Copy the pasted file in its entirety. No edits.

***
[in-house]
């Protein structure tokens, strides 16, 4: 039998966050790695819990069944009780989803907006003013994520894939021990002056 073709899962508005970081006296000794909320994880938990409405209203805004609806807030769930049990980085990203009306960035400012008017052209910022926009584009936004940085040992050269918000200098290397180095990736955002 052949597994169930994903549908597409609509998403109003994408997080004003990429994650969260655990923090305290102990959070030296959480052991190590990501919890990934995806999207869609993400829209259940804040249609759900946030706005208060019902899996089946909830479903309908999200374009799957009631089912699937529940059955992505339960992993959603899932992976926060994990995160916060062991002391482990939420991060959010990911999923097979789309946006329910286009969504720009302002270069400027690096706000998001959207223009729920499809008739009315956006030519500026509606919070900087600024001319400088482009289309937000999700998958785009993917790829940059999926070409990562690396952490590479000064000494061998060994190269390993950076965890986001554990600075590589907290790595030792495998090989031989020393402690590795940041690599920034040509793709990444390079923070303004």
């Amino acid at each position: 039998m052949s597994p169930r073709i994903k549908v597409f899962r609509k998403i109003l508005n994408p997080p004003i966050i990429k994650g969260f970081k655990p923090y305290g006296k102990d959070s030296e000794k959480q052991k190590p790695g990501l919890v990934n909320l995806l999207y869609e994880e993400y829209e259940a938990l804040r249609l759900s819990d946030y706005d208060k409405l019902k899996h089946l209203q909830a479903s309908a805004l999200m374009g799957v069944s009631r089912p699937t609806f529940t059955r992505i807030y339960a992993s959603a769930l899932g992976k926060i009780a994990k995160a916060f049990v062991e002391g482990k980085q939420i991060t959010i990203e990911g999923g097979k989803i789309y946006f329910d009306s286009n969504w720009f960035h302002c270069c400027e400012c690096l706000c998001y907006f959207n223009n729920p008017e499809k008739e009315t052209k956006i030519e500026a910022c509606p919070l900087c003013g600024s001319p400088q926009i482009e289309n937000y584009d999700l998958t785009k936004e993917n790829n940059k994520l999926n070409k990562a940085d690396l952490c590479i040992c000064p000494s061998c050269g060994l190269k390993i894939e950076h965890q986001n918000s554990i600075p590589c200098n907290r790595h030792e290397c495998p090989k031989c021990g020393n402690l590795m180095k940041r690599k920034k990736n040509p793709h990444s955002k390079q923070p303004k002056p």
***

[in-house]
């Protein structure tokens, strides 16, 4: 039998966050790695819990069944009780989803907006003013994520894939021990002056 073709899962508005970081006296000794909320994880938990409405209203805004609806807030769930049990980085990203009306960035400012008017052209910022926009584009936004940085040992050269918000200098290397180095990736955002 052949597994169930994903549908597409609509998403109003994408997080004003990429994650969260655990923090305290102990959070030296959480052991190590990501919890990934995806999207869609993400829209259940804040249609759900946030706005208060019902899996089946909830479903309908999200374009799957009631089912699937529940059955992505339960992993959603899932992976926060994990995160916060062991002391482990939420991060959010990911999923097979789309946006329910286009969504720009302002270069400027690096706000998001959207223009729920499809008739009315956006030519500026509606919070900087600024001319400088482009289309937000999700998958785009993917790829940059999926070409990562690396952490590479000064000494061998060994190269390993950076965890986001554990600075590589907290790595030792495998090989031989020393402690590795940041690599920034040509793709990444390079923070303004």
């Amino acid at each position: 039998m052949s597994p169930r073709i994903k549908v597409f899962r609509k998403i109003l508005n994408p997080p004003i966050i990429k994650g969260f970081k655990p923090y305290g006296k102990d959070s030296e000794k959480q052991k190590p790695g990501l919890v990934n909320l995806l999207y869609e994880e993400y829209e259940a938990l804040r249609l759900s819990d946030y706005d208060k409405l019902k899996h089946l209203q909830a479903s309908a805004l999200m374009g799957v069944s009631r089912p699937t609806f529940t059955r992505i807030y339960a992993s959603a769930l899932g992976k926060i009780a994990k995160a916060f049990v062991e002391g482990k980085q939420i991060t959010i990203e990911g999923g097979k989803i789309y946006f329910d009306s286009n969504w720009f960035h302002c270069c400027e400012c690096l706000c998001y907006f959207n223009n729920p008017e499809k008739e009315t052209k956006i030519e500026a910022c509606p919070l900087c003013g600024s001319p400088q926009i482009e289309n937000y584009d999700l998958t785009k936004e993917n790829n940059k994520l999926n070409k990562a940085d690396l952490c590479i040992c000064p000494s061998c050269g060994l190269k390993i894939e950076h965890q986001n918000s554990i600075p590589c200098n907290r790595h030792e290397c495998p090989k031989c021990g020393n402690l590795m180095k940041r690599k920034k990736n040509p793709h990444s955002k390079q923070p303004k002056p």